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Social Studies in Action: A Teaching Practices Library, K-12

Issues in Social Studies: Unity and Diversity

This program examines how social studies teachers in any grade level can embrace both unity and diversity in their classrooms. Topics range from exploring democratic values to building awareness of student diversity. Through examples of students connecting with one another and embracing the different cultures within their community, teachers can reflect on how to best address issues of unity and diversity in their classroom.

What does it mean to teach about unity and diversity in social studies?

Not all educators answer this question in the same way.

Some argue that issues of unity and diversity are subjective, contingent on the demographics of each class or community, and best expressed through individual characteristics and common goals. Other educators believe that a major role of social studies is to highlight the historical backdrop of different races, religions, classes, and cultures that make up a pluralistic, democratic society.

As the American classroom grows increasingly diverse, everyone can agree that issues of unity and diversity present both opportunities and challenges for social studies teachers. The cultural and ethnic diversity found in many classrooms provides teachers with an opportunity to develop habits of mutual respect and appreciation of differences. That same diversity also allows teachers to explore themes of unity by examining the things we have in common. Appreciating one another in the classroom is the first step toward connecting with others in the larger community.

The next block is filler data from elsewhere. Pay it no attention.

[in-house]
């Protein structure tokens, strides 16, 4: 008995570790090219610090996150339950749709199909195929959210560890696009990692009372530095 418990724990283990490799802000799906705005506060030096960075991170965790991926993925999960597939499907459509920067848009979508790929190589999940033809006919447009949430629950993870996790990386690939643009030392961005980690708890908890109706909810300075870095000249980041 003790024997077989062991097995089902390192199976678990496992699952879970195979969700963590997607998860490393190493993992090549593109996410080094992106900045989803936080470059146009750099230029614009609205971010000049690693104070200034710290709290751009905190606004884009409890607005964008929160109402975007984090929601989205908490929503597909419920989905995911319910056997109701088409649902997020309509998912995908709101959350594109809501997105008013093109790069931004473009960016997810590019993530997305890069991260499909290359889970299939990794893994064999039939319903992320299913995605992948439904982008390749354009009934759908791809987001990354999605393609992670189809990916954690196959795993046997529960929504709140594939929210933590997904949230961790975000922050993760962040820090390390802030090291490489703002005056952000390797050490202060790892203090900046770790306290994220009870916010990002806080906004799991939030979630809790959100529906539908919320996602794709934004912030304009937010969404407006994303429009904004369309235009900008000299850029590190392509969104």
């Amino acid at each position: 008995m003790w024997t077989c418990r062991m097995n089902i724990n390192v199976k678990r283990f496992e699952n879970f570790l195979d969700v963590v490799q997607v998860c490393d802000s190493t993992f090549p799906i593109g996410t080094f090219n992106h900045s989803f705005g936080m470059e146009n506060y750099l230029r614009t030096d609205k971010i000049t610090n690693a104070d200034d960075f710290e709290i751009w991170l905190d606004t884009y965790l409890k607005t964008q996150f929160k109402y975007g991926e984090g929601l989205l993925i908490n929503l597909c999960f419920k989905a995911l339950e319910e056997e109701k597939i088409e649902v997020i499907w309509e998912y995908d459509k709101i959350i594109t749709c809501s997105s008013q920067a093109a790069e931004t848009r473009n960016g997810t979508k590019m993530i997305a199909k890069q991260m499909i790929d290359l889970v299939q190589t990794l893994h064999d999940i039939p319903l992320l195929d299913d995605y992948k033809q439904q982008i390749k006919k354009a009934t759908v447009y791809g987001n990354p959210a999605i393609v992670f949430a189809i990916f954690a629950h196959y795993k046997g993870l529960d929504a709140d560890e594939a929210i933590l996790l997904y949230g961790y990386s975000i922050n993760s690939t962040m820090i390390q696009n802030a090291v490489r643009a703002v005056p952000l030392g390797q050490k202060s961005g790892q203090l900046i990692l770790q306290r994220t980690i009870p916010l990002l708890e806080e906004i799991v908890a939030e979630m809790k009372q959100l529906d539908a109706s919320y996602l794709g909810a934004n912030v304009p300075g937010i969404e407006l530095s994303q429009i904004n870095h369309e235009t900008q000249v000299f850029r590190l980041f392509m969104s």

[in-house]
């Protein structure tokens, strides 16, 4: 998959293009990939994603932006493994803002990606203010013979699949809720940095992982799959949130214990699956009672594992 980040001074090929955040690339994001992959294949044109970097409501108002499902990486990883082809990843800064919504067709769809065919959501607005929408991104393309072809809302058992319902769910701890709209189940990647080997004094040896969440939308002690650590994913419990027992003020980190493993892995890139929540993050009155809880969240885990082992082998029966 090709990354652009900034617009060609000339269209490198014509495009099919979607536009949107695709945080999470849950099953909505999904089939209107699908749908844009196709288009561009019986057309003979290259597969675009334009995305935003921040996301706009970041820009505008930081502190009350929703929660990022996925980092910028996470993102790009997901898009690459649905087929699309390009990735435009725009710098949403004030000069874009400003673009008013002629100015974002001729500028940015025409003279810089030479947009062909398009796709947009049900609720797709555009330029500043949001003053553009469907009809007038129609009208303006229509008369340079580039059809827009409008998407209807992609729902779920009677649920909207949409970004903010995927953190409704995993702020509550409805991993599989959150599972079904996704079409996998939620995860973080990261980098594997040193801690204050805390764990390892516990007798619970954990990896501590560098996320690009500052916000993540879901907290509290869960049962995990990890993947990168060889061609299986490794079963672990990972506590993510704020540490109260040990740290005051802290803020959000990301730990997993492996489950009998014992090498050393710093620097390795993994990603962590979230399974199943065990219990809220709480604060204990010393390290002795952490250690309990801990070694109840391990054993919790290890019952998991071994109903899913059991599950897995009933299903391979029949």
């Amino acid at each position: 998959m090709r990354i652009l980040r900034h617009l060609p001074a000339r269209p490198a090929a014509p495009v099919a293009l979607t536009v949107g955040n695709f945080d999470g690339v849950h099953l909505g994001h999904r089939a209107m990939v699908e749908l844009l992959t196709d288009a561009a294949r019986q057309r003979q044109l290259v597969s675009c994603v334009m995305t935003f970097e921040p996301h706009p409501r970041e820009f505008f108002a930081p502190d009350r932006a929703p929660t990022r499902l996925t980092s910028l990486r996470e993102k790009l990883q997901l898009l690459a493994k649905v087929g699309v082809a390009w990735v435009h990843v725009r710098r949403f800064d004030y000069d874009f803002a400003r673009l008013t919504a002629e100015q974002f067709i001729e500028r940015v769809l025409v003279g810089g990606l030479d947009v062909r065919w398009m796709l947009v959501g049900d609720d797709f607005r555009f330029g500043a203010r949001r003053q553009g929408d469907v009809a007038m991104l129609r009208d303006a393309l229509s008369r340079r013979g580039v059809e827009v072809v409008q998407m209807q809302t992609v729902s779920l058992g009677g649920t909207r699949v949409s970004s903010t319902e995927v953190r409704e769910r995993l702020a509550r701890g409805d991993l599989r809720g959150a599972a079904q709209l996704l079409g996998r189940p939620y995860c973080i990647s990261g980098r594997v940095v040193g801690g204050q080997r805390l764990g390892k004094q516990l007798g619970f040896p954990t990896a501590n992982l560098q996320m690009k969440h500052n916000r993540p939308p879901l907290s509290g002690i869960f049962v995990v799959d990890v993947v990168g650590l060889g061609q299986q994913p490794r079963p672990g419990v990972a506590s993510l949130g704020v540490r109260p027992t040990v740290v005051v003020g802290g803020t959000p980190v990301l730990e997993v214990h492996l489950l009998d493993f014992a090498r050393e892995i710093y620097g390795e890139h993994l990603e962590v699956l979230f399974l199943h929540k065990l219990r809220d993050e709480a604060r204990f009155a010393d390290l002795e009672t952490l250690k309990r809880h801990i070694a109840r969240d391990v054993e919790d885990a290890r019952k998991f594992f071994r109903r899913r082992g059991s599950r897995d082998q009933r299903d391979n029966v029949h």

If one of the purposes of social studies is to help students see themselves as citizens of a culturally diverse, democratic society, then exploring concepts of unity and diversity is a powerful means of attaining that goal.

Even classes that appear to be homogenous contain diversity — in terms of gender, personality, and ability. Social studies provides a natural forum for teaching students to recognize and respect differences within the classroom and beyond. In the video, “Unity and Diversity,” teachers help students understand differences by: